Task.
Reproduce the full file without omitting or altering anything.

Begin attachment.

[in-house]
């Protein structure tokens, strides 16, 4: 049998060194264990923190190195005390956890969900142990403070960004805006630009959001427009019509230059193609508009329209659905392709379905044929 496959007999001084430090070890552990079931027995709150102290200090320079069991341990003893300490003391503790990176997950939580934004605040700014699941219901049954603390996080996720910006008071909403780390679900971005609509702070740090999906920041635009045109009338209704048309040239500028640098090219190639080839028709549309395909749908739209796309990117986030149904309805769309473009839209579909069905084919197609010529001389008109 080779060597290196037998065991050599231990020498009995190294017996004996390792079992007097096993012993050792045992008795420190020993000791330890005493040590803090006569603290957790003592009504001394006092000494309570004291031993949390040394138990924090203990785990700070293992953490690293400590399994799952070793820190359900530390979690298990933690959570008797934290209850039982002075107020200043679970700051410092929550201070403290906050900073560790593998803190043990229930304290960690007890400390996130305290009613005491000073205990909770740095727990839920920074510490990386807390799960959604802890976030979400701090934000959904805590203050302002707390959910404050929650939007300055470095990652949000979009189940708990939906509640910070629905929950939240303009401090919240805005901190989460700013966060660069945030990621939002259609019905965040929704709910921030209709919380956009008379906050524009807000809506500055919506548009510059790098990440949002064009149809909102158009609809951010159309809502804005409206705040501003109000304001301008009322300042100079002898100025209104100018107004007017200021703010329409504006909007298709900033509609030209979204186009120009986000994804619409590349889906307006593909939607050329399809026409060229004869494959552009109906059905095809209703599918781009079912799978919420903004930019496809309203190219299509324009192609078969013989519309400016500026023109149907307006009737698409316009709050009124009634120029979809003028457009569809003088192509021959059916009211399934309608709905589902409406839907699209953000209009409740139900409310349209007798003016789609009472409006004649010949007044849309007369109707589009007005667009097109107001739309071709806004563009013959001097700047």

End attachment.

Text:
[in-house]
């Protein structure tokens, strides 16, 4: 049998060194264990923190190195005390956890969900142990403070960004805006630009959001427009019509230059193609508009329209659905392709379905044929 496959007999001084430090070890552990079931027995709150102290200090320079069991341990003893300490003391503790990176997950939580934004605040700014699941219901049954603390996080996720910006008071909403780390679900971005609509702070740090999906920041635009045109009338209704048309040239500028640098090219190639080839028709549309395909749908739209796309990117986030149904309805769309473009839209579909069905084919197609010529001389008109 080779060597290196037998065991050599231990020498009995190294017996004996390792079992007097096993012993050792045992008795420190020993000791330890005493040590803090006569603290957790003592009504001394006092000494309570004291031993949390040394138990924090203990785990700070293992953490690293400590399994799952070793820190359900530390979690298990933690959570008797934290209850039982002075107020200043679970700051410092929550201070403290906050900073560790593998803190043990229930304290960690007890400390996130305290009613005491000073205990909770740095727990839920920074510490990386807390799960959604802890976030979400701090934000959904805590203050302002707390959910404050929650939007300055470095990652949000979009189940708990939906509640910070629905929950939240303009401090919240805005901190989460700013966060660069945030990621939002259609019905965040929704709910921030209709919380956009008379906050524009807000809506500055919506548009510059790098990440949002064009149809909102158009609809951010159309809502804005409206705040501003109000304001301008009322300042100079002898100025209104100018107004007017200021703010329409504006909007298709900033509609030209979204186009120009986000994804619409590349889906307006593909939607050329399809026409060229004869494959552009109906059905095809209703599918781009079912799978919420903004930019496809309203190219299509324009192609078969013989519309400016500026023109149907307006009737698409316009709050009124009634120029979809003028457009569809003088192509021959059916009211399934309608709905589902409406839907699209953000209009409740139900409310349209007798003016789609009472409006004649010949007044849309007369109707589009007005667009097109107001739309071709806004563009013959001097700047």